know, I  am fairly well  known as  both  a programmer (some  say of ill
    repute) and as  a modder. I will do the  utmost to keep advertisements,
    and any  other related material (excepting  announcements which I think
    benefit the  network as a whole)  away from WWIVNEWS. I  will also keep
    all "fights" between sysops or  factions away from this magazine unless
    it affects  a majority of the  net. An example of  an exception to this
    rule might be  the WWIVlink crisis. If people wish  to call my bulletin
    board,  my number  is listed  in the  BBSLIST (group  5) along  with my
    maximum baud rate. I also want to point  out that I try to keep my name
    out of  it as much  as possible. If  there is a  suitable place, I will
    exchange "East Bay Ray" for "WWIVNEWS" or "WWIVNEWS Staff".
          Some people  might be scared  away but such  things as the  tech-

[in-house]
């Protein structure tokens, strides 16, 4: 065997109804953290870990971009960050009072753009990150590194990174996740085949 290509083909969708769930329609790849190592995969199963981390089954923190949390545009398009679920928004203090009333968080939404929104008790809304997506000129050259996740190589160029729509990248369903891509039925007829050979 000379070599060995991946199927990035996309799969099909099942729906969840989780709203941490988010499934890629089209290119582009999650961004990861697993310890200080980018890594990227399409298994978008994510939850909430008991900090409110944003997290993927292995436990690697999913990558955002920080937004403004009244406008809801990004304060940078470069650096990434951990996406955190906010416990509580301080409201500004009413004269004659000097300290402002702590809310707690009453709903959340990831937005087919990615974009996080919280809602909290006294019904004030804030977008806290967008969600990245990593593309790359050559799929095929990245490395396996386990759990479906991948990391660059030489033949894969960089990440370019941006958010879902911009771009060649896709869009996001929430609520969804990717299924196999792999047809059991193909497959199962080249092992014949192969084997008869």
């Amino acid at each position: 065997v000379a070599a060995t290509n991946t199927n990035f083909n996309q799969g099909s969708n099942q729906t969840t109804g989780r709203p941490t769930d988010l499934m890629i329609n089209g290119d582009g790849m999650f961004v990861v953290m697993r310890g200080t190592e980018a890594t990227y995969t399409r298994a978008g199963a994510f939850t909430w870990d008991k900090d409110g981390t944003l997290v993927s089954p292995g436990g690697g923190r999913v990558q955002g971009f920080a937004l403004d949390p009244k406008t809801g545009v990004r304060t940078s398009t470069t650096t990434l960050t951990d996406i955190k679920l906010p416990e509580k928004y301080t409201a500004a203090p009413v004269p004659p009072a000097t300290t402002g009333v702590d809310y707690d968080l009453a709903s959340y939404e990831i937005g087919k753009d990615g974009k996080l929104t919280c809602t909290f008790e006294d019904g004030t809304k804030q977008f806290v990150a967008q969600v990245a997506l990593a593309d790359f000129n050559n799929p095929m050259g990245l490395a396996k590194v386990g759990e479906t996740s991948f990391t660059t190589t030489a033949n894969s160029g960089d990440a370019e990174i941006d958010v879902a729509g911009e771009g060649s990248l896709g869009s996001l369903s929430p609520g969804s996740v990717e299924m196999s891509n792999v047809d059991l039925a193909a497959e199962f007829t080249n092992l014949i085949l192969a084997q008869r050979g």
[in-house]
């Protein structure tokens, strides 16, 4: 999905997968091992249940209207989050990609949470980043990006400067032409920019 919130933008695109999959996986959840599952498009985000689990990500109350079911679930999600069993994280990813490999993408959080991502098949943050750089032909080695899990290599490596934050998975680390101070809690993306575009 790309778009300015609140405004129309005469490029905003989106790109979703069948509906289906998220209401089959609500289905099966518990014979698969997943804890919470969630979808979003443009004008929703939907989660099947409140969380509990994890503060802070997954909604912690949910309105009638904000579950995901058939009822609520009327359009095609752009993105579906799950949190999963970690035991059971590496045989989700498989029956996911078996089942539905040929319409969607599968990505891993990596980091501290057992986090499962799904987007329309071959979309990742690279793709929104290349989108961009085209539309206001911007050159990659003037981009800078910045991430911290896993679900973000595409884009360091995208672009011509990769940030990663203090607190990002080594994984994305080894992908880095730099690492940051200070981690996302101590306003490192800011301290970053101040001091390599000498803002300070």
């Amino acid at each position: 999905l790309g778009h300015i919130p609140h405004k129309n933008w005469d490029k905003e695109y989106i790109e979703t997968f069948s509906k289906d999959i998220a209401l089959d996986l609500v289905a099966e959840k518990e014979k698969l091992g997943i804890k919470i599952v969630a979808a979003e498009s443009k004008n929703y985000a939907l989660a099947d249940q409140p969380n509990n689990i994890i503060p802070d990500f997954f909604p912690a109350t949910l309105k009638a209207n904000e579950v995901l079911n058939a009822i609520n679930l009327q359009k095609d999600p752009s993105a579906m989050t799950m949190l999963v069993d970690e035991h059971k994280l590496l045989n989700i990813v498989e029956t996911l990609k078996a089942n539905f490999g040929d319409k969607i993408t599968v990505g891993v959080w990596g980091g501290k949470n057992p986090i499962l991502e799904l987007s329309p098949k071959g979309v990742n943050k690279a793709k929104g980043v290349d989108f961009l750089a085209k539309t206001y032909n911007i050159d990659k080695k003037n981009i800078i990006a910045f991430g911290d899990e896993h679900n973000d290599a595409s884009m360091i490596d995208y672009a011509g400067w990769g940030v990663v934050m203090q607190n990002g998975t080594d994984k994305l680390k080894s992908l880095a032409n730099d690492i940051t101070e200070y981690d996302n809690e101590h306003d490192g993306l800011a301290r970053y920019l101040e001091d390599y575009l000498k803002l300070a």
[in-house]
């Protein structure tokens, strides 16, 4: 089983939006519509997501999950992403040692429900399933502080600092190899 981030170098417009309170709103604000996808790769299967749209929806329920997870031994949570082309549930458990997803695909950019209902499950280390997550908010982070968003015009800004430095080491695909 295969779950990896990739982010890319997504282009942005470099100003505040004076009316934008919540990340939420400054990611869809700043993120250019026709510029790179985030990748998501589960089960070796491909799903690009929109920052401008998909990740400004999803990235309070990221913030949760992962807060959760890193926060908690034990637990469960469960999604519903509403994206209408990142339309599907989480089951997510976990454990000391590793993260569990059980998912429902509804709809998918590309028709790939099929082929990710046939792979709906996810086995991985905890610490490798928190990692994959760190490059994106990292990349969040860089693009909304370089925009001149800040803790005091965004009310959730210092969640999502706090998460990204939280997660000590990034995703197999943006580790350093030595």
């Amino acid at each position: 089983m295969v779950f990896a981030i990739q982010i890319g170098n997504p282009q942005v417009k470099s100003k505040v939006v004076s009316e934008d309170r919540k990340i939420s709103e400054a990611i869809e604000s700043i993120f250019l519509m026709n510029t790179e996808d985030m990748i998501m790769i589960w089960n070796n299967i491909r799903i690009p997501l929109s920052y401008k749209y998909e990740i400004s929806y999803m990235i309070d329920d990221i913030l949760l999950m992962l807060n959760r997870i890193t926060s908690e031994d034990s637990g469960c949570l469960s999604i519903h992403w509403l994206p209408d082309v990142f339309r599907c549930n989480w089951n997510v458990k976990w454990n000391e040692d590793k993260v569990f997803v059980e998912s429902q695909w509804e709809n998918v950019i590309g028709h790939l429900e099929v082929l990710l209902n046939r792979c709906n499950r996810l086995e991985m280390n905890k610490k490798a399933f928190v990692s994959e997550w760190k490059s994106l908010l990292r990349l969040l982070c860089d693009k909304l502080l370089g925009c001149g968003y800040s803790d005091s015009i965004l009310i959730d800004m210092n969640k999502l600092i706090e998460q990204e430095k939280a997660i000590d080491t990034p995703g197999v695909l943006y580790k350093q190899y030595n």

nicality of having to submit an article. I am very lenient, and as long
    as the article  comes with the basic information  I won't, for example,
    remove yours  outright simply because it  is missing a double  space in
    the  recommended place.  Far from  from it!  I want  to encourage,  not
    discourage,  submissions. Bug  reports (as  long as  they are supported
    with evidence, and are reproducible) are accepted and welcomed also.
          Finally, a  word about the accuracy  of this document. It  is not
    spell-checked at  all, only proofread by  myself. I am human,  and I do
    make errors. In the future, this will hopefully change, but until then,
    I will  stick with  the human  spell checker,  the Turbo  Pascal Editor
    Toolbox text editor, and RightWriter grammar checker.

                                    The End